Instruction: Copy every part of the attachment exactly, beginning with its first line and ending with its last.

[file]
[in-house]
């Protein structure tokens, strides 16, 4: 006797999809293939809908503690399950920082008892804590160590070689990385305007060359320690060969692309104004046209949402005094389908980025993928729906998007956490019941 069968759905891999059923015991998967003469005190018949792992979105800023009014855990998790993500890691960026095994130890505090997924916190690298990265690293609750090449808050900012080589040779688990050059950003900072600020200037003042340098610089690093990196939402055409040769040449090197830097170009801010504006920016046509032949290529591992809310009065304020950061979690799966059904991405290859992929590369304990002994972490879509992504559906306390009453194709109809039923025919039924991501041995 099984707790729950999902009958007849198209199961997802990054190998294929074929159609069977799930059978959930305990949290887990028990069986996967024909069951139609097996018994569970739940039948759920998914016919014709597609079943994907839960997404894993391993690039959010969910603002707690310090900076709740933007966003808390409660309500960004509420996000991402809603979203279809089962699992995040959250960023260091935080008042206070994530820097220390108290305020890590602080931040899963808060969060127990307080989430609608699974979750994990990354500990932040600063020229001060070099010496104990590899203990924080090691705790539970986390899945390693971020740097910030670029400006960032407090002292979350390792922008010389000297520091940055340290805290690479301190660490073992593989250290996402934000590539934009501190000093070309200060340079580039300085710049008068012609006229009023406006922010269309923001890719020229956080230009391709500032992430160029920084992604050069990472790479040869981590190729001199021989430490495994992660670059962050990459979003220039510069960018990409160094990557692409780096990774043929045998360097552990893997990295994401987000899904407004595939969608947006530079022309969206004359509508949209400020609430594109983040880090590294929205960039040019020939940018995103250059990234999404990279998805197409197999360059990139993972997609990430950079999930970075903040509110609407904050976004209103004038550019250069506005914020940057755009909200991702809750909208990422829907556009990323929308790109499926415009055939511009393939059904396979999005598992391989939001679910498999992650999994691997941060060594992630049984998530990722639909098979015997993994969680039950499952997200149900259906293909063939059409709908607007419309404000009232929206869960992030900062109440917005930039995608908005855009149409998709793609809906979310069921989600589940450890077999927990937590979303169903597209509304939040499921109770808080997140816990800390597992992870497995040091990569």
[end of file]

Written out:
[in-house]
């Protein structure tokens, strides 16, 4: 006797999809293939809908503690399950920082008892804590160590070689990385305007060359320690060969692309104004046209949402005094389908980025993928729906998007956490019941 069968759905891999059923015991998967003469005190018949792992979105800023009014855990998790993500890691960026095994130890505090997924916190690298990265690293609750090449808050900012080589040779688990050059950003900072600020200037003042340098610089690093990196939402055409040769040449090197830097170009801010504006920016046509032949290529591992809310009065304020950061979690799966059904991405290859992929590369304990002994972490879509992504559906306390009453194709109809039923025919039924991501041995 099984707790729950999902009958007849198209199961997802990054190998294929074929159609069977799930059978959930305990949290887990028990069986996967024909069951139609097996018994569970739940039948759920998914016919014709597609079943994907839960997404894993391993690039959010969910603002707690310090900076709740933007966003808390409660309500960004509420996000991402809603979203279809089962699992995040959250960023260091935080008042206070994530820097220390108290305020890590602080931040899963808060969060127990307080989430609608699974979750994990990354500990932040600063020229001060070099010496104990590899203990924080090691705790539970986390899945390693971020740097910030670029400006960032407090002292979350390792922008010389000297520091940055340290805290690479301190660490073992593989250290996402934000590539934009501190000093070309200060340079580039300085710049008068012609006229009023406006922010269309923001890719020229956080230009391709500032992430160029920084992604050069990472790479040869981590190729001199021989430490495994992660670059962050990459979003220039510069960018990409160094990557692409780096990774043929045998360097552990893997990295994401987000899904407004595939969608947006530079022309969206004359509508949209400020609430594109983040880090590294929205960039040019020939940018995103250059990234999404990279998805197409197999360059990139993972997609990430950079999930970075903040509110609407904050976004209103004038550019250069506005914020940057755009909200991702809750909208990422829907556009990323929308790109499926415009055939511009393939059904396979999005598992391989939001679910498999992650999994691997941060060594992630049984998530990722639909098979015997993994969680039950499952997200149900259906293909063939059409709908607007419309404000009232929206869960992030900062109440917005930039995608908005855009149409998709793609809906979310069921989600589940450890077999927990937590979303169903597209509304939040499921109770808080997140816990800390597992992870497995040091990569």